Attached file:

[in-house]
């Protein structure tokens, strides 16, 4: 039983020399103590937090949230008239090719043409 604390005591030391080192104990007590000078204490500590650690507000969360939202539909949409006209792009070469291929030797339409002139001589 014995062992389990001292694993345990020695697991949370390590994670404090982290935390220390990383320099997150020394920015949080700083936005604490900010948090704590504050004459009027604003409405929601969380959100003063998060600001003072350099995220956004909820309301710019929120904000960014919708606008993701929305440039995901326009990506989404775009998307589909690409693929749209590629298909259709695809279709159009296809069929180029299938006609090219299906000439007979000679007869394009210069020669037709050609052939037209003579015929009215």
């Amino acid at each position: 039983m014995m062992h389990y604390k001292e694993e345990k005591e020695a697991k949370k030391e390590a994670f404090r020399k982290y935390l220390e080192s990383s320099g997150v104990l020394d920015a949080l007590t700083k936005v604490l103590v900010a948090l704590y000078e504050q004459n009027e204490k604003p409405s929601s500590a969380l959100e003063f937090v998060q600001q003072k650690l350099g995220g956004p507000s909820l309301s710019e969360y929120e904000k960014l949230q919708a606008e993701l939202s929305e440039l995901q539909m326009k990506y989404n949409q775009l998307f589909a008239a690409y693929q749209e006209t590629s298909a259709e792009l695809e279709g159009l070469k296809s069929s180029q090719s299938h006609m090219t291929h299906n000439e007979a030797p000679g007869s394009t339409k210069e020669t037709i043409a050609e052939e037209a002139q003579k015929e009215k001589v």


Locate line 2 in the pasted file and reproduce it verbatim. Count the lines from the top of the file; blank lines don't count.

């Protein structure tokens, strides 16, 4: 039983020399103590937090949230008239090719043409 604390005591030391080192104990007590000078204490500590650690507000969360939202539909949409006209792009070469291929030797339409002139001589 014995062992389990001292694993345990020695697991949370390590994670404090982290935390220390990383320099997150020394920015949080700083936005604490900010948090704590504050004459009027604003409405929601969380959100003063998060600001003072350099995220956004909820309301710019929120904000960014919708606008993701929305440039995901326009990506989404775009998307589909690409693929749209590629298909259709695809279709159009296809069929180029299938006609090219299906000439007979000679007869394009210069020669037709050609052939037209003579015929009215």